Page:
On Wednesday we visited a site on the edge of a massive urban conurbation. After yesterday's glorious sunshine, it was a bit disappointing to find another overcast and cool day. However, it was a relief to have lost the strong northerly winds we had endured a fortnight ago. The heavily overcast conditions didn't help the wildlife photography. However, an early sighting was a buck Roe Deer, which had been sleeping in long grass below us, but broke cover and was seen by all. Again, there were a proliferation of Linnets, plus Whitethroats, Reed Buntings and the usual suspects. The Reed Warblers, Sedge Warblers, and 2 Lesser Whitethroats were better hidden, although two of the latter did show during the course of the afternoon.
Roe Deer [buck]
There had been an influx of crows since out last visit. A Magpie was looking for nests in a hawthorn bush, while 20 crows or so lined up along a hedgerow. We looked for the Kingfisher along the drain book, but the construction work at the lock gates had probably frightened it off, so we failed to see it. Apparently, when I was searching for the Kingfisher down by the water a Great Spotted Woodpecker flew overhead, and was enjoyed by my class.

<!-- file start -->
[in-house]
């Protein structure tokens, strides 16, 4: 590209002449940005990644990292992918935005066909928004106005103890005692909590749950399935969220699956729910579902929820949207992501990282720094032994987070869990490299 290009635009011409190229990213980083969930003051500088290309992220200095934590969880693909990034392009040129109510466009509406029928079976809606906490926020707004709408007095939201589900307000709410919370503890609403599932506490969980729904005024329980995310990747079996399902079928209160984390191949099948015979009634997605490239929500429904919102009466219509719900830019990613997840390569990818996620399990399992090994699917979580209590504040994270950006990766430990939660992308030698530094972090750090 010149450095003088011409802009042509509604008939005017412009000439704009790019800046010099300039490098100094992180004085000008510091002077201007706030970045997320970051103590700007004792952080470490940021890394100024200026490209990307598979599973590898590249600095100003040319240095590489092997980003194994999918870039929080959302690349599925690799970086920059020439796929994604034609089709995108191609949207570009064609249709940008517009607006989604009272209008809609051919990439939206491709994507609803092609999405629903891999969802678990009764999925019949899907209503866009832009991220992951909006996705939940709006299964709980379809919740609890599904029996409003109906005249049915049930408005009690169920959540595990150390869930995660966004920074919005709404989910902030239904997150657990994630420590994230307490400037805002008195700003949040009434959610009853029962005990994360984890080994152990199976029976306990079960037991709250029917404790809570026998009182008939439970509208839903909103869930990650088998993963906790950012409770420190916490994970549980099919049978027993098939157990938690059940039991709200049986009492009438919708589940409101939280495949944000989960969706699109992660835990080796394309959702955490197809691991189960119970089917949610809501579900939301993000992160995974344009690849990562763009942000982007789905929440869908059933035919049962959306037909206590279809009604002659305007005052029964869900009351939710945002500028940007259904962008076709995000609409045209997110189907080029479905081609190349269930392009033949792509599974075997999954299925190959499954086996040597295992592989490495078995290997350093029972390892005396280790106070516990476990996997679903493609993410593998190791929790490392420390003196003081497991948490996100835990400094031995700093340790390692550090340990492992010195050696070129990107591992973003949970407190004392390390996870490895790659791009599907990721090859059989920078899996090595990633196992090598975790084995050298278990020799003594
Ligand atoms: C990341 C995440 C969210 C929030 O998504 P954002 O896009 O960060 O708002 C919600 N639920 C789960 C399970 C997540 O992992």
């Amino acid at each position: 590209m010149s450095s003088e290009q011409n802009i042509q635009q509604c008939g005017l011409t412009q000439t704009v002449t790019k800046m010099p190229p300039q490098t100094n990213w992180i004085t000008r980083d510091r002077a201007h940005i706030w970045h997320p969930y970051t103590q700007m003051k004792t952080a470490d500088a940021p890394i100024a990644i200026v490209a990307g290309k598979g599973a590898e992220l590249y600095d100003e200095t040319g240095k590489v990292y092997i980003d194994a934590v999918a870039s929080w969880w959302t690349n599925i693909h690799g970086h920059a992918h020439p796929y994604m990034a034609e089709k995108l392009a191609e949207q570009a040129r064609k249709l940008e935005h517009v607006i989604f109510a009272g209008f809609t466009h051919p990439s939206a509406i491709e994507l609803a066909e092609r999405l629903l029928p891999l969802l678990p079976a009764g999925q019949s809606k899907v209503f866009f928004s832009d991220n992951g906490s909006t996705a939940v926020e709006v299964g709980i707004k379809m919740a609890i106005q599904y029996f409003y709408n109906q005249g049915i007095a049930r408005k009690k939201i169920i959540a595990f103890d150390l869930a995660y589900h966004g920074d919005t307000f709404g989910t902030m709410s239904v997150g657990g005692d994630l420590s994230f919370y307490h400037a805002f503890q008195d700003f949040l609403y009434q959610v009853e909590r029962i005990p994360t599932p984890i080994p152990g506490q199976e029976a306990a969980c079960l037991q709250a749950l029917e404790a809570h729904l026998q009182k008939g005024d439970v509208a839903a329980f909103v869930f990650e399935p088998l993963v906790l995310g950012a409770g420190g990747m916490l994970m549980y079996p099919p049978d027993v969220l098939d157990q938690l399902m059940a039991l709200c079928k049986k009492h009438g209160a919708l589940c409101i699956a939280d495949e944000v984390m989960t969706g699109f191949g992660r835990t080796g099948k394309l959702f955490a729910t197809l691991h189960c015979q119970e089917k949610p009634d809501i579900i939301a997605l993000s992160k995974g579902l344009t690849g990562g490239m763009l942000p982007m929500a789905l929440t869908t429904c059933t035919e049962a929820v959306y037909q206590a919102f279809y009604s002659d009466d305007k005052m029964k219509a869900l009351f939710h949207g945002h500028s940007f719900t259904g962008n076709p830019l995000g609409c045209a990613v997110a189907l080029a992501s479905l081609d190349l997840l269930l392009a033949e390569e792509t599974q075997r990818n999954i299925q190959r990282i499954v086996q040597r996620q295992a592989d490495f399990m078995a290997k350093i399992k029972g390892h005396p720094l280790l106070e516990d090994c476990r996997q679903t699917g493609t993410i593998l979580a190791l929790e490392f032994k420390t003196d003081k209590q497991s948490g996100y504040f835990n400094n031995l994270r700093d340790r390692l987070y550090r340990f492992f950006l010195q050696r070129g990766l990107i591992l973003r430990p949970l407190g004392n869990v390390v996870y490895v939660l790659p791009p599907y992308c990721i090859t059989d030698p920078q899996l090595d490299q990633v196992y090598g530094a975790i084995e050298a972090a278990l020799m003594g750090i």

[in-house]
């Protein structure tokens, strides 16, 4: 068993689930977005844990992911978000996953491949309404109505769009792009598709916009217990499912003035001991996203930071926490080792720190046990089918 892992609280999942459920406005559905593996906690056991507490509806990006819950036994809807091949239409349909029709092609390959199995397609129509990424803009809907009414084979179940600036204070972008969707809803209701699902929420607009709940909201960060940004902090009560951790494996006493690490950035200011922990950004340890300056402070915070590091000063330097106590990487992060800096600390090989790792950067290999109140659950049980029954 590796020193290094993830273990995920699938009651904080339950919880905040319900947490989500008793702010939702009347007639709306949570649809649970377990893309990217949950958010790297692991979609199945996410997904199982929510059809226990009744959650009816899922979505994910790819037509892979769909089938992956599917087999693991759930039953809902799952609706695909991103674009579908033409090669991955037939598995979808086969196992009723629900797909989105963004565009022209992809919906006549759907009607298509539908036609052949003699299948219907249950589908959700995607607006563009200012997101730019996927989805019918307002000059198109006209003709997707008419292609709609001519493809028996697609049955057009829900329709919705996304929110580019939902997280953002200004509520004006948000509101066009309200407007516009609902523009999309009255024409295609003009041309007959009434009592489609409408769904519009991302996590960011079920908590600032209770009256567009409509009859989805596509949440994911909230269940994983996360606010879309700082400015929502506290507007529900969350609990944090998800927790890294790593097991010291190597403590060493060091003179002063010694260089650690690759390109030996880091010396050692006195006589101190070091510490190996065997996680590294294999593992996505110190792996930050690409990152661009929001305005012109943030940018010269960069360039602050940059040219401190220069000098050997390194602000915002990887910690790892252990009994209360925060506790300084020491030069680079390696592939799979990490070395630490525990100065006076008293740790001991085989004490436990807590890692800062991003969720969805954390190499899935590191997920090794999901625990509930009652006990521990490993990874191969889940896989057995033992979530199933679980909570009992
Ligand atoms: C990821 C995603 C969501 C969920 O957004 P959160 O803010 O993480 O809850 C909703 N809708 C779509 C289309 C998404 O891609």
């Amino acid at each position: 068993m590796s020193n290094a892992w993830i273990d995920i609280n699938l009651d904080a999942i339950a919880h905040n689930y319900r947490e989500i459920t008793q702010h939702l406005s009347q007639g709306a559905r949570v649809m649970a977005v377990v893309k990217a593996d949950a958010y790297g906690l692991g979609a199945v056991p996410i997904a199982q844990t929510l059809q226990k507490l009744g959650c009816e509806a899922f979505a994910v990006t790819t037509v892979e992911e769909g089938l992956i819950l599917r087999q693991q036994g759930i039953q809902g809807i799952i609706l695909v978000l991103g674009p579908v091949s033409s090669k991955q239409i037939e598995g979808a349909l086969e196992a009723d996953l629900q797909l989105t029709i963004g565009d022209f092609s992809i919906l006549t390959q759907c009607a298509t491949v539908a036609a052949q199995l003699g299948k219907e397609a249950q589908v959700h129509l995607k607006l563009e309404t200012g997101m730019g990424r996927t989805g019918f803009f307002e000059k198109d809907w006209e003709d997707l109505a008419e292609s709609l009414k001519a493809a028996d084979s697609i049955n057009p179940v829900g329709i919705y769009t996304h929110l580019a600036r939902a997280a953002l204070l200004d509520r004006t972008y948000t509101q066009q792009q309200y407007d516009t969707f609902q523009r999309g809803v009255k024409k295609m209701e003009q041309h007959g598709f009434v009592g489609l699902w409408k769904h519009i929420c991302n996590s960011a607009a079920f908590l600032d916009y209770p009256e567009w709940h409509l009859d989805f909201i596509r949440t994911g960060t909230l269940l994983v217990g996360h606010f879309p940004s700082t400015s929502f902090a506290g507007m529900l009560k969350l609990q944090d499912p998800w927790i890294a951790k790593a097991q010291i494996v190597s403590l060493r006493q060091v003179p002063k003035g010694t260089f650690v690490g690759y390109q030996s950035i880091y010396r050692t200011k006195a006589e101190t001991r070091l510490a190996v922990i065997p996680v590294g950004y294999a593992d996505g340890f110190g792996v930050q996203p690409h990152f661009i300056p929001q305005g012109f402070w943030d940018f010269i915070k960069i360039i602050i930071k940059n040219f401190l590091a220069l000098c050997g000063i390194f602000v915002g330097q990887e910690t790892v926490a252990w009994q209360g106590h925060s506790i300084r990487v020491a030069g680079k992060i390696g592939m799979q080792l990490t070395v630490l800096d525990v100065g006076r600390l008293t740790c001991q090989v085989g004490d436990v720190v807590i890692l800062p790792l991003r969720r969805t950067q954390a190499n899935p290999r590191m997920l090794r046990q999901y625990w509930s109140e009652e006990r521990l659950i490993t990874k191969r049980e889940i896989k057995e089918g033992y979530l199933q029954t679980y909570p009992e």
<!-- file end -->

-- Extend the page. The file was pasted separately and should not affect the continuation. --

Lesser Black Backed Gull
Record Shot of Common Whitethroat
Garden Escape of Cornflower Family
In the morning we saw or heard 35 species, which was a little down on last year, as in addition to the lack of Kingfisher, we also failed to see a Cuckoo, or hear a Grasshopper Warbler. During the afternoon some of the small birds were harder to see, but we were able to add a Little Egret & Yellowhammer - the latter could only be heard singing in the distance. There was a large number of Swifts and House Martins sweeping through the reserve with just a single Swallow. Although the weather could have been a lot better everyone was thoroughly satisfied with the amount of birds they had encountered on what at first glance seemed like an urban wilderness.